messy living room with Christmas tree and gifts

So be proactive and make room for new ones before Christmas sneaks up on you…

If your kids are old enough, then help them sort through their toys and decide if there are a few that they might be willing to give to another child for Christmas. I’ve done this in the past by reminding my daughters that there are kids in our very own city that won’t be getting Christmas gifts this year, and we can help to make their Christmas better!

If your kids are too young to help you sort through their toy stash, then just pull out some things they don’t use anymore. If you have younger children who might want or need those items in the future, store them in a bin until they are needed (under bed storage bins are great for this sort of thing!). Or simply add those items to a donation bin.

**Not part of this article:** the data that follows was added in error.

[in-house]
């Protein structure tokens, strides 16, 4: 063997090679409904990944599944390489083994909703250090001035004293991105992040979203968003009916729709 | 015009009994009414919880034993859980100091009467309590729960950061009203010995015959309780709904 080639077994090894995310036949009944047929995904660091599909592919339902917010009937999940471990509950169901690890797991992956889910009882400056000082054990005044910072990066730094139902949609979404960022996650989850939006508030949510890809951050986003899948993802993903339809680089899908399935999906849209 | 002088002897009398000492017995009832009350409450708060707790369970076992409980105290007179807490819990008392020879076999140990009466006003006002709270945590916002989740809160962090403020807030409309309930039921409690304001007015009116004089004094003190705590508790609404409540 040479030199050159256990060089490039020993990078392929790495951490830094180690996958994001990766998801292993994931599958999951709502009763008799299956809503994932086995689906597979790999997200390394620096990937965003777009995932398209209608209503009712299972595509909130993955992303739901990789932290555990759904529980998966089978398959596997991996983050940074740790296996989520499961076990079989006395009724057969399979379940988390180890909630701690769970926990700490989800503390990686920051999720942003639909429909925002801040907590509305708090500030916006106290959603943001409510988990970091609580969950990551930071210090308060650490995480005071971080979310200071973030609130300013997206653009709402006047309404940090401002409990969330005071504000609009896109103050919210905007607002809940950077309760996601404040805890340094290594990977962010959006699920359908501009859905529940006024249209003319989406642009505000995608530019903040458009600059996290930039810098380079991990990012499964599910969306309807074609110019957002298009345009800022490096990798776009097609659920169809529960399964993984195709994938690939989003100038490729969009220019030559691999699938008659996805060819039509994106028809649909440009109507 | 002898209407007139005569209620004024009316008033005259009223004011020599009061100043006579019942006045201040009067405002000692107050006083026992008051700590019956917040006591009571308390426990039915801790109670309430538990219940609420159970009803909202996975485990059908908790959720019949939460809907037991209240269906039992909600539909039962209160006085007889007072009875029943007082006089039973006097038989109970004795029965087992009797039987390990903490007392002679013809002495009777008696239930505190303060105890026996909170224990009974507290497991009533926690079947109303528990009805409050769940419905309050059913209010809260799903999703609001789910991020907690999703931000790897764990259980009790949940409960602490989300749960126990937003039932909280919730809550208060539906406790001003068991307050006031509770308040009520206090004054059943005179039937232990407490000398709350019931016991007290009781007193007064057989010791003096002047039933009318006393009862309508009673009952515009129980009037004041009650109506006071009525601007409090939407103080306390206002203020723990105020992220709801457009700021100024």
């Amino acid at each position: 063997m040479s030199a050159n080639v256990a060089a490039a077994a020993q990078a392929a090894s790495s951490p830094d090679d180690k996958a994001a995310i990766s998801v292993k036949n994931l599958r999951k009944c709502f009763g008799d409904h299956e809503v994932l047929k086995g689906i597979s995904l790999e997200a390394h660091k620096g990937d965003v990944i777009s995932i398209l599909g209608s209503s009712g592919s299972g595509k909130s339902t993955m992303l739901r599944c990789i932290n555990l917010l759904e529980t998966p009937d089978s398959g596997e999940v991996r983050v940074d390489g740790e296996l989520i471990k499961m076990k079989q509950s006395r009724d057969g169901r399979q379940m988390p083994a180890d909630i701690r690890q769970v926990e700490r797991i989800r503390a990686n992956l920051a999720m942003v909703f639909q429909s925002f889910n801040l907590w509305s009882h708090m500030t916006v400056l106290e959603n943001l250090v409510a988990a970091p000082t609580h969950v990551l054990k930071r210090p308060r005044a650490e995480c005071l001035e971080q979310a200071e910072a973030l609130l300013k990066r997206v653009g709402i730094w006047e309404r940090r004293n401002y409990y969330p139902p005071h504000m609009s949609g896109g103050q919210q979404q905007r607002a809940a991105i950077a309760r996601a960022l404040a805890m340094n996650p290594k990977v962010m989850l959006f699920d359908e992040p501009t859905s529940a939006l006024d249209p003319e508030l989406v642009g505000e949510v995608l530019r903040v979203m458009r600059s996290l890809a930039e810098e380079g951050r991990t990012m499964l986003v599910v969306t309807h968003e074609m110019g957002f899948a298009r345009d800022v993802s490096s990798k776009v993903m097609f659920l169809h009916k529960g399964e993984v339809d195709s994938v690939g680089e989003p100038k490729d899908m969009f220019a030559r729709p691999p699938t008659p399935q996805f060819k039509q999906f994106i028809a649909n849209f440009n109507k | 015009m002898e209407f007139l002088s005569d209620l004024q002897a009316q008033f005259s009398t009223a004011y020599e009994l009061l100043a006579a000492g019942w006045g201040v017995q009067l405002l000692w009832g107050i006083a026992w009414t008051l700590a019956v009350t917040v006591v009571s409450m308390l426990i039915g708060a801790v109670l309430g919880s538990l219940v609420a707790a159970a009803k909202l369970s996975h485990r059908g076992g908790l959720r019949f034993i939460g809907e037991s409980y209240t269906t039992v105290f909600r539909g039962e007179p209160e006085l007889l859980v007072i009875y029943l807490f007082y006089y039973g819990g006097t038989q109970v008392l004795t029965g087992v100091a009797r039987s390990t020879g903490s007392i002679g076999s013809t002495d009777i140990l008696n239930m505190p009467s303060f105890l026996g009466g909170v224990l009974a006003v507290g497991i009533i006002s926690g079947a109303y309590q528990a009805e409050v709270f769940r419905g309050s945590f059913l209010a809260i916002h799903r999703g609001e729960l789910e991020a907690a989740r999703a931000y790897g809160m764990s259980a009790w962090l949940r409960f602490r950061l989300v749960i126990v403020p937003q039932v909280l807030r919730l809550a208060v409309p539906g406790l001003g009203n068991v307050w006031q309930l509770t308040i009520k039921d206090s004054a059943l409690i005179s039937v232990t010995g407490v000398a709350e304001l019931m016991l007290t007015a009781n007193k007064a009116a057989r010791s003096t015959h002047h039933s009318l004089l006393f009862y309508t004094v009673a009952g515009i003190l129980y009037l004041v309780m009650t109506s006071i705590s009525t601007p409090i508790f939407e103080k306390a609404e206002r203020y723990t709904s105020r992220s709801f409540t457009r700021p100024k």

Take a home inventory

After you’ve decluttered and tackled the toy closet, you can do a mini home inventory to determine what items you need and what older items can be replaced.

Could you use new towels? Would you like a new Coffee Pot? Do you have an incomplete set of dishes and need more? Take an inventory. Purge things you no longer want, and make a list of things you need. That way, you can have a well thought out list of necessities for those people that will absolutely insist on giving you a gift.

Once you’ve removed some items and taken note of others, organize what you have and make space for new things. This will save you the stress of finding a new “home” for things when you receive them.